BI, transaction optimization and SOA ambitions are driving master data management. The latest advice is think broadly, get in incrementally and prepare for the leg work.

Doug Henschen, Executive Editor, Enterprise Apps

October 1, 2007

3 Min Read

It's a fast-growing market, but it's also one that is rapidly evolving, gaining sophistication even as practitioners eschew big-bang projects. The technology in question is master data management (MDM), and it's growing at 30 percent to 40 percent per year. Fueling that growth, vendors are quickly expanding technical capabilities, but the toughest challenges in MDM remain breaking down political barriers, aggreeing on definitions and handling all the management tasks that follow in the wake of software implementations.

MDM encompasses technologies and processes that ensure that information about customers, products, suppliers, employees and other assets is current, consistent, accurate and agreed upon across the enterprise. Customer data management and product information management are the most practiced forms of MDM today, but the technology is getting both broader and more sophisticated, as evident in a number of recent product upgrades:

- Purisma Data Hub 3.5, released today, has been upgraded to automatically create and maintain corporate hierarchies that offer multiple views of customers. An organization that has a diverse company like GE as a customer, for example, can give sales a view by territory, accounts receivable a view by legal entity and marketing a views by SIC code.

- TIBCO Collaborative Information Manager 7.0, released September 24, adds "cross-catalog relationship capabilities" that let you correlate master data across multiple domains to discover, for example, which customers are being served by which locations or which vendor is supplying which products.

- Similarly, Initiate Master Data Service 8.0, released last month, offers the ability to identify relationships "within and between data domains," such as company subsidiaries to branch locations, consumers to households, distributors to customers, and customers to contracts, products and pricing.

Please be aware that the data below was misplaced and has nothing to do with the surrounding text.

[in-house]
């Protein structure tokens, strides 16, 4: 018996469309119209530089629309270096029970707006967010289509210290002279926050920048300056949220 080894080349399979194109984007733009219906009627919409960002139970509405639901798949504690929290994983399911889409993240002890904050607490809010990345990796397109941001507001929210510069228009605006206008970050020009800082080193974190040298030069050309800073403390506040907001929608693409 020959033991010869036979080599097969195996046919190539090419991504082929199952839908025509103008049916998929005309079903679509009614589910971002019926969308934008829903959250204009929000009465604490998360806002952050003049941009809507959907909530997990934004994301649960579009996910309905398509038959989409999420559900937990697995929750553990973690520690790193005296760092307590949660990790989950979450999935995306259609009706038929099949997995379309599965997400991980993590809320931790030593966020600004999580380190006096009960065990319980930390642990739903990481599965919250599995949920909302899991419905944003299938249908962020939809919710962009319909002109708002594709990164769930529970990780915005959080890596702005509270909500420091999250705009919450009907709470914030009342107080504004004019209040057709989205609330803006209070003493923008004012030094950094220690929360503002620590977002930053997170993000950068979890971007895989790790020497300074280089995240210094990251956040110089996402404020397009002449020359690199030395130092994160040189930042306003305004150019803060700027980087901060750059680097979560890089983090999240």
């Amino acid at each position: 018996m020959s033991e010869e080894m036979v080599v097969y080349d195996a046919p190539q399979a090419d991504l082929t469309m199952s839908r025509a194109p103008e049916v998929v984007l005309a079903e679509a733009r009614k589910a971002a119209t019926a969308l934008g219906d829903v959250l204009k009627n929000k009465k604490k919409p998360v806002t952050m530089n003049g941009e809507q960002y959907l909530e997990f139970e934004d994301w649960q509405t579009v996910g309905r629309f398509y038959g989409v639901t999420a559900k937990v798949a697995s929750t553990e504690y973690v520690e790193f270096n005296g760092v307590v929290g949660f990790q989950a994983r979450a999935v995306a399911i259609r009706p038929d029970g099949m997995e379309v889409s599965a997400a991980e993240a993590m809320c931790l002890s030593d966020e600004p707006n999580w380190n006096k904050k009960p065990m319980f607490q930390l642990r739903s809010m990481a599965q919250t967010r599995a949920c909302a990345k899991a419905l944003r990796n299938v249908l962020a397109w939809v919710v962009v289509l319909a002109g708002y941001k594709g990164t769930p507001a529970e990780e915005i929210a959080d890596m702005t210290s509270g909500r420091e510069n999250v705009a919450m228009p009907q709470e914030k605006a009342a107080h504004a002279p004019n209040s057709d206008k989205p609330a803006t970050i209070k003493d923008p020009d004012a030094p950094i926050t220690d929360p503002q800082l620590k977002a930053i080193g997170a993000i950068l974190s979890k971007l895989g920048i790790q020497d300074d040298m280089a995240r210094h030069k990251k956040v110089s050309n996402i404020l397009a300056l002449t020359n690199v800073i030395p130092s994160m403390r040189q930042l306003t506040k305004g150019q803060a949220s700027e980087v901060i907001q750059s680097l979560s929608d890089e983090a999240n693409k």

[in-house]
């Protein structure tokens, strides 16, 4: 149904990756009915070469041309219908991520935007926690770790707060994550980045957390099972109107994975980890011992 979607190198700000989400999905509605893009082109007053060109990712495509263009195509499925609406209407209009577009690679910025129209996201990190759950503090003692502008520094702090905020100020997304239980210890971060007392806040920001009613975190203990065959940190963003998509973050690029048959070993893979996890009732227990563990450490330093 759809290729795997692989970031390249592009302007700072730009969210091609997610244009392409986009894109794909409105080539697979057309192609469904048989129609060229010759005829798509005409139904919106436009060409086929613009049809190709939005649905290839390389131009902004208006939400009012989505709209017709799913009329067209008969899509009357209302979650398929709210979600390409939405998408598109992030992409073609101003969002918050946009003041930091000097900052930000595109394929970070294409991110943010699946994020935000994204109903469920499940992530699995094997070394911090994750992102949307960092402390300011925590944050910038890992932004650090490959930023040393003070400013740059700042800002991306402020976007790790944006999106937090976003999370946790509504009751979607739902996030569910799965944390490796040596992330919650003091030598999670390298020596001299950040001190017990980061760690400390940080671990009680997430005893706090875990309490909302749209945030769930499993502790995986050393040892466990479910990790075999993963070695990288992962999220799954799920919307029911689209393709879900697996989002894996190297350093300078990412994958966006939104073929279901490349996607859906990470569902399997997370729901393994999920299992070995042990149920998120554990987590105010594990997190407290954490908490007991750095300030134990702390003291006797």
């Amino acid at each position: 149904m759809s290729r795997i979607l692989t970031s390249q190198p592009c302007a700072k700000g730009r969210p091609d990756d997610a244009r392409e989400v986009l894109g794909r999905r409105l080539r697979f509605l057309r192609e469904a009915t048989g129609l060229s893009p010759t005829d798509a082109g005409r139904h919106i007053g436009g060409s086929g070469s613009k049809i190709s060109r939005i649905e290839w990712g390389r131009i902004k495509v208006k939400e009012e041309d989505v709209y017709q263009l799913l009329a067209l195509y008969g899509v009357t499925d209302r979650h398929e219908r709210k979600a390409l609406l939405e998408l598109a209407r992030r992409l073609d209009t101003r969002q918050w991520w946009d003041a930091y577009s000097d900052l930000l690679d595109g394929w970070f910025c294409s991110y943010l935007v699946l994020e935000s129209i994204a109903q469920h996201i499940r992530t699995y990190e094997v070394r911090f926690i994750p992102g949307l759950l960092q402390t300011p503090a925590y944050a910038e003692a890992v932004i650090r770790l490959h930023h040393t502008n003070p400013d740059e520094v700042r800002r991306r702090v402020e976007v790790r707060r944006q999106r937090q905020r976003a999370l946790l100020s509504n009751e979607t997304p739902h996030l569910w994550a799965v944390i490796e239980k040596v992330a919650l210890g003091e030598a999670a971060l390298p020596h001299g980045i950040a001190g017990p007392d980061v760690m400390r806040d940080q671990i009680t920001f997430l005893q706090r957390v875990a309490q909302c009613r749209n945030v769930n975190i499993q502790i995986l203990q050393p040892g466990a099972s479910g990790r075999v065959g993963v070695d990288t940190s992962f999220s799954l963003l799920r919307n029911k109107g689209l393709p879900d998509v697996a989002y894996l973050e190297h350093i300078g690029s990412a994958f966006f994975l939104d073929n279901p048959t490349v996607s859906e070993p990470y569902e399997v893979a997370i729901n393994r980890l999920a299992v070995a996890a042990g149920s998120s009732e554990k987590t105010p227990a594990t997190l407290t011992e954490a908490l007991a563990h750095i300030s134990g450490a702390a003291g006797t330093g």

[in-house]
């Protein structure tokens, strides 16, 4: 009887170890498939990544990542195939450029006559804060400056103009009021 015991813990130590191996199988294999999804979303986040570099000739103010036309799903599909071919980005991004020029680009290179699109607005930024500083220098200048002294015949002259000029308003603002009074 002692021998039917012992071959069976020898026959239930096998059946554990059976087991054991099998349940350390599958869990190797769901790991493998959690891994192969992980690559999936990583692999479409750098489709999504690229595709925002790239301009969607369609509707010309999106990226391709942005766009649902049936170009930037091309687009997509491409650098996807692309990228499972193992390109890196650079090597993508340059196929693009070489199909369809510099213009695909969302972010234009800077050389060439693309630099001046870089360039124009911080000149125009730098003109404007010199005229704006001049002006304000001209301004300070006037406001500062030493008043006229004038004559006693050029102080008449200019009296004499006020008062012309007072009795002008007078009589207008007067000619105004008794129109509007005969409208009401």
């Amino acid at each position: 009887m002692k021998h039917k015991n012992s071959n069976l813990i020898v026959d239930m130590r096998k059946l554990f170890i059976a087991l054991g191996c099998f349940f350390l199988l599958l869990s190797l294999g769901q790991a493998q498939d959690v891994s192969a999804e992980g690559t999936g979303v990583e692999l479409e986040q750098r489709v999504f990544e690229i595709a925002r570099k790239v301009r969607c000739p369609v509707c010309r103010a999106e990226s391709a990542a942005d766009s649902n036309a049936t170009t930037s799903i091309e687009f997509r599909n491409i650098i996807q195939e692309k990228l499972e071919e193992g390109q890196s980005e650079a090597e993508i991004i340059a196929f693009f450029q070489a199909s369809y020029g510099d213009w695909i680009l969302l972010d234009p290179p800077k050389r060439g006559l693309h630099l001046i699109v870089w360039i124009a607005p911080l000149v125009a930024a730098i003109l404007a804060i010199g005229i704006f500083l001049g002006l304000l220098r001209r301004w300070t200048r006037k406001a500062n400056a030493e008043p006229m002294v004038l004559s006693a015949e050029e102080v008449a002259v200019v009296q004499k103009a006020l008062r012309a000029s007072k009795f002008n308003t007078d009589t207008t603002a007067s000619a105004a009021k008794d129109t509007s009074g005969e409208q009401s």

MDM initiatives are typically rooted in one of three ambitions: 1. Gaining a cross-enterprise perspective for better business intelligence or customer intelligence; 2. Improving transaction management so things like purchase orders are consistent with invoices, easing cross-selling and upselling; and 3. Building a master data foundation for service-oriented architectures, ensuring consistent referential data for building composite applications and information services.

Early approaches to MDM envisioned a "big bang" approach of creating a universal, enterprisewide definition of, say, customers, with a single repository intended to feed all operational systems. That was possible from a technical perspective, but many projects hit the brick wall of cultural and political conflict, with disagreements on data definitions, attributes and ownership.

"What we're seeing smart enterprises doing is starting out incrementally," says Bob Hagenau, founder and vice president of products at Purisma. "They might start just with identifying customers consistently across all systems. There's not a lot of push-back on that, but you can start to do some of the business intelligence roll-ups because you can combine the sales coming out of, say, JD Edwards and SAP because you have a common customer identifier."

Even if the journey starts with a single domain, TIBCO and Initiate are among the growing ranks of vendors looking beyond the customer- and product-oriented projects that are popular today. "Our position is that you should have a common platform for managing all types of data," says Neeraj Gokhale, general manager of information management at TIBCO. "Not only can and should you store multiple domains on the same platform, there is intelligence to be gained in understanding the intersections between those domains."

Would-be MDM practitioners should keep in mind that only 10 percent of the challenge is in implementing the software, according to an April AMR Research report entitled "MDM Strategies for Enterprise Appications." The bulk of the challenge lies in "establishing governance and documenting the MDM architecture," and "data remediation" such as cleaning and conforming data to new MDM rules, resolving discrepancies, and filling in missing information.

About the Author(s)

Doug Henschen

Executive Editor, Enterprise Apps

Doug Henschen is Executive Editor of InformationWeek, where he covers the intersection of enterprise applications with information management, business intelligence, big data and analytics. He previously served as editor in chief of Intelligent Enterprise, editor in chief of Transform Magazine, and Executive Editor at DM News. He has covered IT and data-driven marketing for more than 15 years.

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